This is the fourth and final part of a multi-part reproduction of Auberon Herbert’s A Plea for Voluntaryism. Part 1, Part 2, Part 3.
Herbert provides practical advice for the furtherance of the voluntary principle within society. He counsels to avoid the temptation to resort to protectionism; it creates an illusory feast with the result that “more vultures of every kind flock to the feast”. The protectionist measures stifle the development of productive skills within the populace. Instead, we should wish for the constant strife of market competition, “for in the fair open fight the good always tend to win over the bad”. Society itself is improved and renewed again and again by the constant struggle of the good to overcome the bad. And the happy result is that “under the influences of liberty and her twin-sister peace — for they are inseparably bound together, neither existing without the other — our character as a people [will] grow nobler”.
Keep clear of both political parties, until one of them seriously, earnestly, with deep conviction, pledges itself to the cause of personal liberty. At present they are both of them opportunist, seeking power, rejecting fixed principles. It is true that we owe great debts to the Liberal party in the past, but at present it is deserting its own best traditions, ceasing to guide and inspire the people, fighting the downhill not the uphill battles, and intent on playing the great game. Some day, as we may hope, it may refind its better self and breathe again the spirit of true exalted leadership, and regardless of its own fortunes for the hours place itself, openly on the side of Mr. Spencer’s ‘ widest possible Liberty’.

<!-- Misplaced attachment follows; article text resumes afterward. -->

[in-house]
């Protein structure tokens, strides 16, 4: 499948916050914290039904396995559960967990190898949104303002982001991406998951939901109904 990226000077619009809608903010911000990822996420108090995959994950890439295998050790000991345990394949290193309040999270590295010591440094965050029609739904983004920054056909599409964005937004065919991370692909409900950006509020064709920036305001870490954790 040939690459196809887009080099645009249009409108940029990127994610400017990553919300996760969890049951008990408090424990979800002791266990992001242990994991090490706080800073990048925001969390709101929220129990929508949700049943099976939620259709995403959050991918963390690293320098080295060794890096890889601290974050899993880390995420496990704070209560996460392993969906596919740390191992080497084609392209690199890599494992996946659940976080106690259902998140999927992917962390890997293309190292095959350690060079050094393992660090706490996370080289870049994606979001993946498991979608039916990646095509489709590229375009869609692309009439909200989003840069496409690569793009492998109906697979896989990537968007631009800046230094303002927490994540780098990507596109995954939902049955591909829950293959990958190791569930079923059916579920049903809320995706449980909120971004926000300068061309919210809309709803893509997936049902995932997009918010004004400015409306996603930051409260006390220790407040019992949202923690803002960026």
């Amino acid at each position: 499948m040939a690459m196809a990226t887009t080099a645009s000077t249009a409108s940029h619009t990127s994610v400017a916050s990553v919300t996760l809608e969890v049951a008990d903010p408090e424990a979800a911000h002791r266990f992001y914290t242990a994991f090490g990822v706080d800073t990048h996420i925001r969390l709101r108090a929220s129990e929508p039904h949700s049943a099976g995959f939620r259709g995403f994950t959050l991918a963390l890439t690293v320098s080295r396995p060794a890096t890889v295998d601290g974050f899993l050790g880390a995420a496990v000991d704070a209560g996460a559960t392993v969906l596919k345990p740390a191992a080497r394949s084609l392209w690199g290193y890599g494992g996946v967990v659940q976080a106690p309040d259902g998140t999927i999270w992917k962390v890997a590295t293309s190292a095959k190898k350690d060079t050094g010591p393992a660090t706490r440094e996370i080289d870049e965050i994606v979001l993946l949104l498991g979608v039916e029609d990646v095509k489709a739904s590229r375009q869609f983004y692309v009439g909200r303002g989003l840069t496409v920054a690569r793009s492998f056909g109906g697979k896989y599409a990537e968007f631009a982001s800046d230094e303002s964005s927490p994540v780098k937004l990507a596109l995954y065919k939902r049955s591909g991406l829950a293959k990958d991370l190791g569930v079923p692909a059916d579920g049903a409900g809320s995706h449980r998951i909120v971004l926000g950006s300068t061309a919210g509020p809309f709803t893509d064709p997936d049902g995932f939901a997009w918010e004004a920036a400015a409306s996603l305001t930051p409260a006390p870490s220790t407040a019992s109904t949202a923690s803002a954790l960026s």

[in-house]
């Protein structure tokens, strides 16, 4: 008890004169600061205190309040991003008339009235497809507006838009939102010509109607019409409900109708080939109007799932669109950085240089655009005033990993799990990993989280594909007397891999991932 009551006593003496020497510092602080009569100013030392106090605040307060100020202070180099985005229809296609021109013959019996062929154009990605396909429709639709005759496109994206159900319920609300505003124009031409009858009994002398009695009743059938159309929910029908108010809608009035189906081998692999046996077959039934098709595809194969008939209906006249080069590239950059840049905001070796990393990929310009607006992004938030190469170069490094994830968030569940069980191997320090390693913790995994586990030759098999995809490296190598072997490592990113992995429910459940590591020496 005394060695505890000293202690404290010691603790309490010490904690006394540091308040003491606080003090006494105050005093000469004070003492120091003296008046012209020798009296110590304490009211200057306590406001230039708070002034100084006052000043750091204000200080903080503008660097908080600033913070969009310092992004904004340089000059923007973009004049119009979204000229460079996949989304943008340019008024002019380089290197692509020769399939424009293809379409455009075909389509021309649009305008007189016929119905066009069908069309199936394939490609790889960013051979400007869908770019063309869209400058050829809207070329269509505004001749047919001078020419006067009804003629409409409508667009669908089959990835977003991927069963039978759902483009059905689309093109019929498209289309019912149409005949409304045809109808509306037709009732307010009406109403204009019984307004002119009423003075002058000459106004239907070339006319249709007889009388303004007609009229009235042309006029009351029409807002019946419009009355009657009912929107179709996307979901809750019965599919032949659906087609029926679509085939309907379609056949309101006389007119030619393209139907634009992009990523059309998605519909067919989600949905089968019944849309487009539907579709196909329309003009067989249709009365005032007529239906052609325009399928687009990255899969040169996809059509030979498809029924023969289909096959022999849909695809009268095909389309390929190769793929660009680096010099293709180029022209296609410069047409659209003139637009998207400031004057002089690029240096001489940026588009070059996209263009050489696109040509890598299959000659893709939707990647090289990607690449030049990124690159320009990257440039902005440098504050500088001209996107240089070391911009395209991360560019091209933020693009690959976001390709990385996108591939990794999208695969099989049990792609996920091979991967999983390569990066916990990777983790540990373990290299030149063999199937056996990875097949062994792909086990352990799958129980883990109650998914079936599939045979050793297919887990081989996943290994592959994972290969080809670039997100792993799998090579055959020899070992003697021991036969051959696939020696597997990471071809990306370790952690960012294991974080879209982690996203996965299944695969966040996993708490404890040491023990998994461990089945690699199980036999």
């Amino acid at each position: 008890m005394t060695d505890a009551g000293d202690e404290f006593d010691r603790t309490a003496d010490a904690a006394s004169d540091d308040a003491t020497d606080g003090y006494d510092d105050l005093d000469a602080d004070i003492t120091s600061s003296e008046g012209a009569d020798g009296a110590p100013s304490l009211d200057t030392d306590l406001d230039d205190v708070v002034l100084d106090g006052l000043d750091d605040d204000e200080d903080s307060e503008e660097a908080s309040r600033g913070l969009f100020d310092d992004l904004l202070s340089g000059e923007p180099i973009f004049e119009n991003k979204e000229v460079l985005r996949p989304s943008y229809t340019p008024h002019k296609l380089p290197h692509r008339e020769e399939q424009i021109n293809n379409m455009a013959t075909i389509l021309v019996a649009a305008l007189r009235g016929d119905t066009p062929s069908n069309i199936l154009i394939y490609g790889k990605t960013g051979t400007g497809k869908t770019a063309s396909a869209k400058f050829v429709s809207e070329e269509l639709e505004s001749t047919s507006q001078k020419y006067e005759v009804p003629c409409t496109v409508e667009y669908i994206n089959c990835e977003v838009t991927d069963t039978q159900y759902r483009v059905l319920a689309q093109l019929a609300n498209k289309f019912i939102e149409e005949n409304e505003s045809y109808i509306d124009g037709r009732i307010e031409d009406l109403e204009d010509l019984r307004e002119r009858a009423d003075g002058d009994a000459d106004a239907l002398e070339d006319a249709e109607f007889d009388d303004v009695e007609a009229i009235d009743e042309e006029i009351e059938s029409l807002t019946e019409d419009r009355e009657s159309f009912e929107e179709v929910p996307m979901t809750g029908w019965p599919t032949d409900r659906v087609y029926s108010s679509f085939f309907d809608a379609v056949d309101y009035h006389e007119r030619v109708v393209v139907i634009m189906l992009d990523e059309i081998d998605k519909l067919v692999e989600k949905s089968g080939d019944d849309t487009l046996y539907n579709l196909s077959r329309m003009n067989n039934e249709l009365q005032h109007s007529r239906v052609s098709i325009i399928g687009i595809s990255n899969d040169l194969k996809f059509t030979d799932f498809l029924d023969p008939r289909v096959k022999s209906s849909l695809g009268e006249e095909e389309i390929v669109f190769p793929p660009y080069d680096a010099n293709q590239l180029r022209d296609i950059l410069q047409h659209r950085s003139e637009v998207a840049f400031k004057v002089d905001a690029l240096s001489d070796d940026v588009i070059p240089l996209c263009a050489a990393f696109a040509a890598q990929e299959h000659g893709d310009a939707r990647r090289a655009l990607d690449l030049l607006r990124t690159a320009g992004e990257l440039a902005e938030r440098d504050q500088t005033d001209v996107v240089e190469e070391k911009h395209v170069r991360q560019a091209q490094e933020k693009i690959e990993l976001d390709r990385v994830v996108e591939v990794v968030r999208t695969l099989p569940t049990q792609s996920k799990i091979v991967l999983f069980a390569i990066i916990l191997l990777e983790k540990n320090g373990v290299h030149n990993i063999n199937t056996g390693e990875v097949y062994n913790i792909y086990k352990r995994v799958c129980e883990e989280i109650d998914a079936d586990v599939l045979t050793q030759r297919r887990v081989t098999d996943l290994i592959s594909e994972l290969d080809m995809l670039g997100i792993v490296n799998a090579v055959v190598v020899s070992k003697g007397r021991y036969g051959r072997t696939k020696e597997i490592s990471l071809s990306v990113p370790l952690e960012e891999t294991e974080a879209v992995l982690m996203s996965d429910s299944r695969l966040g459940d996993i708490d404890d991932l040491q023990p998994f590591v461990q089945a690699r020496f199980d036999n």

But to-day both parties mean anything or nothing; they represent only too often mere scrambling, mere lust for power. It is true that one or other of the two parties may mean to you some of the things that you yourselves mean, but it will also mean a great many things that you do not mean. They both believe in subjecting some men to the will of other men, in using the State as the instrument of universal force, and you cannot rightly take your place in their ranks, or fight with them.
Carolsfeld – Die Schlacht von Iconium
Have nothing to do with the scramble for power. Hold on your own course and stand ‘foursquare to all the winds’. Pick out your boldest and most resolute men, and fight every by-election. Don’t fight to win, but fight to teach and inspire. The more resolutely you stand on your own ground, the more men of both parties, who begin to see the worthlessness and the mischief of these party conflicts, and the growing danger of using force, will come to you and join your small army. Few as you are to-day, you are stronger than the huge ill-assorted crowds–representing many conflicting opinions–that stand opposed to you, for no one can measure the strength that a great and true cause, devotedly followed, gives to those who consistently serve it. Fight the battle of liberty at every point.